Breivik refuses to tell trial of Malta ‘far-right’ mentor

Norwegian accused of mass murder refuses to tell court of English far-right mentor’s role in Utoya massacre.

Defiant: Anders Behring Breivik makes a far-right salute as he appears before a Norwegian court on his first day of trial for the murder of 69 people last year
Defiant: Anders Behring Breivik makes a far-right salute as he appears before a Norwegian court on his first day of trial for the murder of 69 people last year

Anders Behring Breivik this morning refused to answer questions before a Norwegian court on whether he had an "English mentor" called "Richard" who resides in Malta.

Facing his third day of trial for mass murder and terrorism, the court was shown Breivik's statement to the police from July in which he described three men he met in London as part of an alleged "inaugural meeting" of the Knights Templar, including the so-called mentor - as "some of the most brilliant political and military tacticians" in Europe.

Breivik claimed, the three came up with a "detailed long term plan on how to seize power in Western Europe".

Breivik - who appeared agitated - refused to comment when pressed by the prosecution.

He was warned by the judge that his failure to answer questions might be used against him.

"It is not in my interest to shed light on details that could lead to arrests," he said.

Prosecutors have said they believe Breivik's "Knights Templar" group does not exist "in the way he describes it."

Breivik insists it does, and said police just had not done a good enough job in uncovering it.

Malta-resident Paul Ray, the British far-right activist, is widely considered to be the unnamed "mentor" mentioned by Breivik in his police statement and 1,500-page manifesto he posted online shortly before carrying out the attack.

Ray, a former member of the English Defence League, ran a "Richard the Lionhearted" blog and has admitted he recognised himself in Breivik's description. He has categorically denied however acting as a mentor to Breivik and said he has never met him.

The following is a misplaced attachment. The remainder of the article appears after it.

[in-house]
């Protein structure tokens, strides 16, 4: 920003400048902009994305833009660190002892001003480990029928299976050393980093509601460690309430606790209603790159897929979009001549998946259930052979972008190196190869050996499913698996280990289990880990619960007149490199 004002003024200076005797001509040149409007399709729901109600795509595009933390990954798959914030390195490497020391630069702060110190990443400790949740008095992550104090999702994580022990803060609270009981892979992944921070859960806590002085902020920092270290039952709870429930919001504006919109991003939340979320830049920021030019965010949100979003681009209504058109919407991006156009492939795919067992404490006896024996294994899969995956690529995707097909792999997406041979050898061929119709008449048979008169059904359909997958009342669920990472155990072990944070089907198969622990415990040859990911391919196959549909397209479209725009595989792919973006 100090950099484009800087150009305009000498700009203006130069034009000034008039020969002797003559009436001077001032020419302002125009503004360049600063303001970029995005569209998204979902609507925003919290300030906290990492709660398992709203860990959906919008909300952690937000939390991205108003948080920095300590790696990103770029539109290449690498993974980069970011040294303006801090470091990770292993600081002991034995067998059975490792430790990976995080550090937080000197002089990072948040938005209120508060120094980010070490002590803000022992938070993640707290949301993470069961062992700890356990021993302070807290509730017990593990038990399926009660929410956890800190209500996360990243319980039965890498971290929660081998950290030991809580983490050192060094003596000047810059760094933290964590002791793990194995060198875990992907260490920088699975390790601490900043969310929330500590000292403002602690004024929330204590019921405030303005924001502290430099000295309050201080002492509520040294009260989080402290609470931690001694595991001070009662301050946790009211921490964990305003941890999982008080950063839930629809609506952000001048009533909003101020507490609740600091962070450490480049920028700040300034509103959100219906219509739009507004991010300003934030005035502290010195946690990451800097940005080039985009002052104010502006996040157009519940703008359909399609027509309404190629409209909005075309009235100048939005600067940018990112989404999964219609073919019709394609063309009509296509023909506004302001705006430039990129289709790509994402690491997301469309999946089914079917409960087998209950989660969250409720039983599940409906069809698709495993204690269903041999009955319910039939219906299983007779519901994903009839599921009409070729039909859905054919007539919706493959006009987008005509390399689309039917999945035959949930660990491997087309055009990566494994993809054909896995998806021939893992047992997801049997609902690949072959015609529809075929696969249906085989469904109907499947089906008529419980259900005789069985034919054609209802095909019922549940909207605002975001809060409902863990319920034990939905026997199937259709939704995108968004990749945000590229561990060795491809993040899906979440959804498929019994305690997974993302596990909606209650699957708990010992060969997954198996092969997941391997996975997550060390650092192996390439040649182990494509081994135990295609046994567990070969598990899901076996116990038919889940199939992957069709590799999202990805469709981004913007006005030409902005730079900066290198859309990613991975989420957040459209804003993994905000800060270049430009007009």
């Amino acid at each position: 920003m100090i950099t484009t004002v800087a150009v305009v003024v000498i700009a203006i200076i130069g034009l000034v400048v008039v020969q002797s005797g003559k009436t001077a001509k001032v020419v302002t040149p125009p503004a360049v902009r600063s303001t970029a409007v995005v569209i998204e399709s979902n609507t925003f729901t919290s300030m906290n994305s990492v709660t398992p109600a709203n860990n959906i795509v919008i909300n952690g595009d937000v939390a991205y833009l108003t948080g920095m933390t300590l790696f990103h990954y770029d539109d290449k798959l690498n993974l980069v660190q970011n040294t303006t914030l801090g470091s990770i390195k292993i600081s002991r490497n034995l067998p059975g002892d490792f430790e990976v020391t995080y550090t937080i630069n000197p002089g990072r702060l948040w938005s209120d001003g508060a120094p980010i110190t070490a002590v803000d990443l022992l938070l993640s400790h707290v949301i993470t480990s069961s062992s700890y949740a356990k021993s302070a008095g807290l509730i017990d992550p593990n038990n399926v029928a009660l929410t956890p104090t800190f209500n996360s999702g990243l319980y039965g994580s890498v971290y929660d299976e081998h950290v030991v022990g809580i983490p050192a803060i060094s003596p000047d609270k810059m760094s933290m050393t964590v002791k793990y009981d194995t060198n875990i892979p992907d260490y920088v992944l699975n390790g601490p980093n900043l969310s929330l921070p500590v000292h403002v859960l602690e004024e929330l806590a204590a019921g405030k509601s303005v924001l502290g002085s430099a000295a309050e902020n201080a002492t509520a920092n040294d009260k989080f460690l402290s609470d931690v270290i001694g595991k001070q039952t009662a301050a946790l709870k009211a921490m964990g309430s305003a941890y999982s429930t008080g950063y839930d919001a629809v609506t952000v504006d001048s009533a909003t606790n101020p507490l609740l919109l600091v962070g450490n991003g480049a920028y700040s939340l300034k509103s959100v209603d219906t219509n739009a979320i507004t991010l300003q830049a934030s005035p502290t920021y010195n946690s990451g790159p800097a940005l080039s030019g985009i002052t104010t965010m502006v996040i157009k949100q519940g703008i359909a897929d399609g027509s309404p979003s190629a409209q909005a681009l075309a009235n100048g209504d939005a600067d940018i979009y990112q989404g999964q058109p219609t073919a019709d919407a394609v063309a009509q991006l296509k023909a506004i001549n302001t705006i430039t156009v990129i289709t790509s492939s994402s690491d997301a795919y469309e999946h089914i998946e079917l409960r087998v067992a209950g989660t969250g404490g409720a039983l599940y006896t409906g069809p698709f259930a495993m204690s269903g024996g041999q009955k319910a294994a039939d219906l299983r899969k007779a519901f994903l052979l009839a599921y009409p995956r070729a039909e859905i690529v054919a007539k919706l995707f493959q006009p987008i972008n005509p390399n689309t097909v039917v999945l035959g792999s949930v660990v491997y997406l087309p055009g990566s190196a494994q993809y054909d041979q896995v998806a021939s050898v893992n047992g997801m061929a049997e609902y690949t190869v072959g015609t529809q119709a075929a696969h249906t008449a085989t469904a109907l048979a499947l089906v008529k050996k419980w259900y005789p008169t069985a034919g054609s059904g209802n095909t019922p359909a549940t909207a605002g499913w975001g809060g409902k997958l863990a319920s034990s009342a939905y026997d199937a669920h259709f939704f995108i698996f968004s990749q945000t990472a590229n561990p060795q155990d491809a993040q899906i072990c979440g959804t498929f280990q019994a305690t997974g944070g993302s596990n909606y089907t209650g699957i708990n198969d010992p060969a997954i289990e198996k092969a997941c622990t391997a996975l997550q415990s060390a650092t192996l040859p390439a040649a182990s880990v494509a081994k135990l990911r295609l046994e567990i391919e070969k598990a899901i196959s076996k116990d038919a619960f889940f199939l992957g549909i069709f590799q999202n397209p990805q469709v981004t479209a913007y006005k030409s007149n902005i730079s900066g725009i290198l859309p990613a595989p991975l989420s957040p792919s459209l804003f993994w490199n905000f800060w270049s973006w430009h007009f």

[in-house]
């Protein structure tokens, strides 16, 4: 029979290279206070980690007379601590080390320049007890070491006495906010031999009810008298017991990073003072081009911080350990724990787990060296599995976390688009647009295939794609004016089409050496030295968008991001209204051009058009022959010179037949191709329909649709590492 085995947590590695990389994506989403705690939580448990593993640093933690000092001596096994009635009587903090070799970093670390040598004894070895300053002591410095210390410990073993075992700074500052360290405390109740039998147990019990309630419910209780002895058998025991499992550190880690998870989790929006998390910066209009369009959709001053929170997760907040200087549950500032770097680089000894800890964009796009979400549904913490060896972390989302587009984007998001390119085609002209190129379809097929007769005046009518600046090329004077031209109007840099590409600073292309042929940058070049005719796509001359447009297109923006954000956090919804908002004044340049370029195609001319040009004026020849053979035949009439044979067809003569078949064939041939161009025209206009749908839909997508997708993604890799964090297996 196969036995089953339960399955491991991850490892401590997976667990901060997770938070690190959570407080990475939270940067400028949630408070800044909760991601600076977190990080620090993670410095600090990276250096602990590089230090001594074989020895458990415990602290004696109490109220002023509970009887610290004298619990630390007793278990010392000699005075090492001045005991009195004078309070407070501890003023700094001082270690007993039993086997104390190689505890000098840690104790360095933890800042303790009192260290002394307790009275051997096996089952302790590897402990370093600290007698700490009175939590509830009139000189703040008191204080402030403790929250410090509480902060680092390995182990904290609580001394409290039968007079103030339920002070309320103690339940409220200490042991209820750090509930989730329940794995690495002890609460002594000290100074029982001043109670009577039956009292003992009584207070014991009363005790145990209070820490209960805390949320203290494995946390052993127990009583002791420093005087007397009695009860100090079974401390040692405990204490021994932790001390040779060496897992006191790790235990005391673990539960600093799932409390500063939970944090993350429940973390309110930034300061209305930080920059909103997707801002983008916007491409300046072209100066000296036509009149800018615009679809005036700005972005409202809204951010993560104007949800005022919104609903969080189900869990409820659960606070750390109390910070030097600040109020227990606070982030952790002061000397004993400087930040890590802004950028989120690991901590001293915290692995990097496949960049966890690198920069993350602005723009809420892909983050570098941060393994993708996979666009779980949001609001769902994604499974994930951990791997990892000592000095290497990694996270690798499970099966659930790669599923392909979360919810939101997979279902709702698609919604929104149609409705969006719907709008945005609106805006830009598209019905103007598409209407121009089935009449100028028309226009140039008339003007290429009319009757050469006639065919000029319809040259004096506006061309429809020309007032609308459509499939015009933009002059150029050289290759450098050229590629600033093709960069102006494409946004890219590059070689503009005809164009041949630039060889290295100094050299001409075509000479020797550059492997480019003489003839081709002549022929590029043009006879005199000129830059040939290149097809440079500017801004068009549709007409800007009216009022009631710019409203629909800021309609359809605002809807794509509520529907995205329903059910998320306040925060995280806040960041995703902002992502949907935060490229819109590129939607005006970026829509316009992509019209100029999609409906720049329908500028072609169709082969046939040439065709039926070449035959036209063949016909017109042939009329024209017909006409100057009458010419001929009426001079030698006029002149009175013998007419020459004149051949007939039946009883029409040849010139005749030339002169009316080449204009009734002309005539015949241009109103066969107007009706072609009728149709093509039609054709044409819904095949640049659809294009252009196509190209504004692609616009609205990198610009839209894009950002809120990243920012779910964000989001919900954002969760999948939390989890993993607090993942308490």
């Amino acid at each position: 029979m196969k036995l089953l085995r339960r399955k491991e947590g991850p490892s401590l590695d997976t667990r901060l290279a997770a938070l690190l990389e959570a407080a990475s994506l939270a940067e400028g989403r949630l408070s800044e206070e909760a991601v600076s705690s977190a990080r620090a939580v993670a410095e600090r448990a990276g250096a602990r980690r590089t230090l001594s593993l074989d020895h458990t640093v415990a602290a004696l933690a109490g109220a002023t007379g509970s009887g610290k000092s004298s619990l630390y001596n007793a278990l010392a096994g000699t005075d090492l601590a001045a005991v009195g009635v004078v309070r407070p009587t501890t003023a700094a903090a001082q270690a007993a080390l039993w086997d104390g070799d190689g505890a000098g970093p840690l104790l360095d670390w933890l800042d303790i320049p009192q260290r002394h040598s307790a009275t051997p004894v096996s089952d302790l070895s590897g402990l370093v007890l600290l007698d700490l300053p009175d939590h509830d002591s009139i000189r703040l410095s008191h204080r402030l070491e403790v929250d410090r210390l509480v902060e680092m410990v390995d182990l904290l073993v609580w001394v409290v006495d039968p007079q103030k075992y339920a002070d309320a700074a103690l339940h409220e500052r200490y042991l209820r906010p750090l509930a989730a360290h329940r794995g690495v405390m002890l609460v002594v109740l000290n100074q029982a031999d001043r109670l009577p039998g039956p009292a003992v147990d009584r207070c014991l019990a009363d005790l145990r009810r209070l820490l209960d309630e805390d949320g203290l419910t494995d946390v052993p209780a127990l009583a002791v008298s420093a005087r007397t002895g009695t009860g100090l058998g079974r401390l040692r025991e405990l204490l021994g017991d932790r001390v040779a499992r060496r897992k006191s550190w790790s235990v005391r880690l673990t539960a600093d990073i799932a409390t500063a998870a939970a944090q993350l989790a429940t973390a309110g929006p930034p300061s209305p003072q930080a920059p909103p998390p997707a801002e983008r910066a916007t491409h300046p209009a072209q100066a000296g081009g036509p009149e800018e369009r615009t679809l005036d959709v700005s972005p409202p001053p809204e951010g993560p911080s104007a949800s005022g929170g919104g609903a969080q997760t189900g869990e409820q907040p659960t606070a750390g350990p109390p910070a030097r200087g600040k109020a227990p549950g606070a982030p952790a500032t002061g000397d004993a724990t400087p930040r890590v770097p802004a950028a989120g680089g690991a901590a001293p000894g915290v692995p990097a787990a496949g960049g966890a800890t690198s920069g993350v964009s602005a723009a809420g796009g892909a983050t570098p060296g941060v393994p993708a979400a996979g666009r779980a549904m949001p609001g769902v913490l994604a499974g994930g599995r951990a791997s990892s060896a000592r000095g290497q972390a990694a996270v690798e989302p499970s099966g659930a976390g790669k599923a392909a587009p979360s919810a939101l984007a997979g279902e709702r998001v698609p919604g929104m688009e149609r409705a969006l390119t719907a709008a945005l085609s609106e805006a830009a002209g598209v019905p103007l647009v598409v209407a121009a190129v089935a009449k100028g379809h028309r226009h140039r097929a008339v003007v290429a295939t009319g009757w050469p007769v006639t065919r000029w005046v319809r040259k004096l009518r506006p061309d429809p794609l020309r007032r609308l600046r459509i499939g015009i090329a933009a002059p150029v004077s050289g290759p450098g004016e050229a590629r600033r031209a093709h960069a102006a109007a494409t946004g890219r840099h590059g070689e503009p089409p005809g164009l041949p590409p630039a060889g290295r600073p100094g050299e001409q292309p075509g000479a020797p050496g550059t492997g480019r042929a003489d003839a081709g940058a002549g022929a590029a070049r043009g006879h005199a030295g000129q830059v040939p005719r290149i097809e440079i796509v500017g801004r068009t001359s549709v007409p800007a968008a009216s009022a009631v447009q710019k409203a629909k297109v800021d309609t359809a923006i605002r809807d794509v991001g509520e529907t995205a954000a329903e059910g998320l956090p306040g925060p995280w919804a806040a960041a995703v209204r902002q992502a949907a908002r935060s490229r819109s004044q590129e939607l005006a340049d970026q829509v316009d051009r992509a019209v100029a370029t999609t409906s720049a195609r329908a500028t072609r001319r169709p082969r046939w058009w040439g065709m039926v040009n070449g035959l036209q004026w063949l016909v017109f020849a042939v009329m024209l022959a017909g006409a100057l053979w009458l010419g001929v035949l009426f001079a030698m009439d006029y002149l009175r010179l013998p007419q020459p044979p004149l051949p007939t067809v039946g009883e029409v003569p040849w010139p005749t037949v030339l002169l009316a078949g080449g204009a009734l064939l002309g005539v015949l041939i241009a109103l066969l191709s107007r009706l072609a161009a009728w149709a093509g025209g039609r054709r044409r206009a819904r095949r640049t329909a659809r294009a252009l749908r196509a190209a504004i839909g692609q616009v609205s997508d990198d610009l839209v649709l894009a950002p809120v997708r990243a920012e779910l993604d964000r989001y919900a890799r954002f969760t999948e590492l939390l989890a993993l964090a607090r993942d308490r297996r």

He travelled to Norway last August to voluntarily submit himself to police investigating the attack.

The issue is of key importance in determining Breivik's sanity, and whether he is sent to prison or compulsory psychiatric care for the bomb-and-shooting massacre that shocked Norway on July 22.

Breivik claims to have carried out the attacks on behalf of the organisation, which he describes as a militant nationalist group fighting a Muslim colonisation of Europe.

Last July, MaltaToday revealed that Paul Ray played host in Malta to former Ulster Freedom Fighter (UFF) Brigadier Johnny 'Mad Dog' Adair and convicted terrorist and ex-neo Nazi Nick Greger.

Johnny 'Mad Dog' Adair is seen with Nick Gregor aka 'Nazi Nik' being greeted at Malta International Airport on a YouTube video posted by Gregor. The film also shows the three visiting different sites around Malta, while edits show the three men in their past violent lives.

Anti-fascist organization Searchlight said the ex-UFF chief has been in talks with a notorious fascist pal over plans to seize control of the English DefenceLeague (EDL).

It was reported that 'Mad Dog' Adair is being lined up by his old Neo-Nazi mate 'Mad Nick' Greger as one of the new leaders of the far-right group.

Adair struck up a bizarre friendship with convicted Nazi leader Greger in the mid- Nineties when he was banged up for directing terrorism.

Tattooed skinhead Greger idolised Mad Dog and on his release made him the boss of a Neo-Nazi cult in Germany.

Norwegian Prosecutor Inga Bejer Engh confronted the 33-year-old Norwegian about details on the group, its members and its meetings. Breivik claimed to have met a Serb "war hero" living in exile during a trip to Liberia in 2001, but he refused to identify him.

Breivik admits he set off a bomb outside the government headquarters in Oslo, killing eight, then drove to Utoya island outside the capital and massacred 69 people in a shooting spree at the governing Labor Party's youth summer camp on Utoya island.

Yesterday Breivik boasted that it was the most "spectacular" attack by a nationalist militant since World War II.

He said his victims - mostly teenagers - were not innocent but legitimate targets because they were representatives of a "multiculturalist" regime he claims is deconstructing Norway's national identity by allowing immigration.

 

 

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